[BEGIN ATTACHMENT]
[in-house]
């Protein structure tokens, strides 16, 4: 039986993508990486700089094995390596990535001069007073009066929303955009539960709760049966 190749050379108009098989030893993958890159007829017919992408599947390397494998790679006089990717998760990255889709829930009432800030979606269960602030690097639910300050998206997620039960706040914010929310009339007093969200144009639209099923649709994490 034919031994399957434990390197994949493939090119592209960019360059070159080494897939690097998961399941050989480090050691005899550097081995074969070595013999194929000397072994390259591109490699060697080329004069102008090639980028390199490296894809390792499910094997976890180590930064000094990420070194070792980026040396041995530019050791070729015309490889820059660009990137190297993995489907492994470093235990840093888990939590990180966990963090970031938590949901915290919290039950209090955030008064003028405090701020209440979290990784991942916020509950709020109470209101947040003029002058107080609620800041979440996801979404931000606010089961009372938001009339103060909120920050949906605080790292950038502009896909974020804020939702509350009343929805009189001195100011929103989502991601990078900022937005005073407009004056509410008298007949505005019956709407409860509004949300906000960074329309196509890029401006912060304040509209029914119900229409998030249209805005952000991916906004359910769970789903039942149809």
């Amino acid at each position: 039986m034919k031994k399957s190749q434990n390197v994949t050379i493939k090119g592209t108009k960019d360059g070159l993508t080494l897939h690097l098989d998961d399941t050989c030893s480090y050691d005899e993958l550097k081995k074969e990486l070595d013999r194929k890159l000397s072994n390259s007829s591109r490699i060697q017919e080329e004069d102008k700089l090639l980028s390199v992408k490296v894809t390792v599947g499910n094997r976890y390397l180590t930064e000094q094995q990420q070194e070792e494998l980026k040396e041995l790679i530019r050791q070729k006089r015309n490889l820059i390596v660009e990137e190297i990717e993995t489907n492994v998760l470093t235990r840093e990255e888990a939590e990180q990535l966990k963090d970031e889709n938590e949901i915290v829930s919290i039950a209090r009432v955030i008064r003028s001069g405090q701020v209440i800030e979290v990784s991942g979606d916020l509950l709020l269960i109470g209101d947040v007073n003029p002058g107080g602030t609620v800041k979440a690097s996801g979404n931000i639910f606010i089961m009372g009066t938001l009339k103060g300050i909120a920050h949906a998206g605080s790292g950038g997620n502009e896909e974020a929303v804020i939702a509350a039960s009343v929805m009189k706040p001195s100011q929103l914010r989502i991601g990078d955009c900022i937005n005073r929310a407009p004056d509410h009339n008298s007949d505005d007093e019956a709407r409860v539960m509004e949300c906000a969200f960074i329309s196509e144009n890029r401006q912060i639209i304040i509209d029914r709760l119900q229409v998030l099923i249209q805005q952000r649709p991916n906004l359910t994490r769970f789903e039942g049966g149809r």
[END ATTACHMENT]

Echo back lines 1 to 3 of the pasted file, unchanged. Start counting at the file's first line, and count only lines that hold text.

[in-house]
């Protein structure tokens, strides 16, 4: 039986993508990486700089094995390596990535001069007073009066929303955009539960709760049966 190749050379108009098989030893993958890159007829017919992408599947390397494998790679006089990717998760990255889709829930009432800030979606269960602030690097639910300050998206997620039960706040914010929310009339007093969200144009639209099923649709994490 034919031994399957434990390197994949493939090119592209960019360059070159080494897939690097998961399941050989480090050691005899550097081995074969070595013999194929000397072994390259591109490699060697080329004069102008090639980028390199490296894809390792499910094997976890180590930064000094990420070194070792980026040396041995530019050791070729015309490889820059660009990137190297993995489907492994470093235990840093888990939590990180966990963090970031938590949901915290919290039950209090955030008064003028405090701020209440979290990784991942916020509950709020109470209101947040003029002058107080609620800041979440996801979404931000606010089961009372938001009339103060909120920050949906605080790292950038502009896909974020804020939702509350009343929805009189001195100011929103989502991601990078900022937005005073407009004056509410008298007949505005019956709407409860509004949300906000960074329309196509890029401006912060304040509209029914119900229409998030249209805005952000991916906004359910769970789903039942149809």
């Amino acid at each position: 039986m034919k031994k399957s190749q434990n390197v994949t050379i493939k090119g592209t108009k960019d360059g070159l993508t080494l897939h690097l098989d998961d399941t050989c030893s480090y050691d005899e993958l550097k081995k074969e990486l070595d013999r194929k890159l000397s072994n390259s007829s591109r490699i060697q017919e080329e004069d102008k700089l090639l980028s390199v992408k490296v894809t390792v599947g499910n094997r976890y390397l180590t930064e000094q094995q990420q070194e070792e494998l980026k040396e041995l790679i530019r050791q070729k006089r015309n490889l820059i390596v660009e990137e190297i990717e993995t489907n492994v998760l470093t235990r840093e990255e888990a939590e990180q990535l966990k963090d970031e889709n938590e949901i915290v829930s919290i039950a209090r009432v955030i008064r003028s001069g405090q701020v209440i800030e979290v990784s991942g979606d916020l509950l709020l269960i109470g209101d947040v007073n003029p002058g107080g602030t609620v800041k979440a690097s996801g979404n931000i639910f606010i089961m009372g009066t938001l009339k103060g300050i909120a920050h949906a998206g605080s790292g950038g997620n502009e896909e974020a929303v804020i939702a509350a039960s009343v929805m009189k706040p001195s100011q929103l914010r989502i991601g990078d955009c900022i937005n005073r929310a407009p004056d509410h009339n008298s007949d505005d007093e019956a709407r409860v539960m509004e949300c906000a969200f960074i329309s196509e144009n890029r401006q912060i639209i304040i509209d029914r709760l119900q229409v998030l099923i249209q805005q952000r649709p991916n906004l359910t994490r769970f789903e039942g049966g149809r």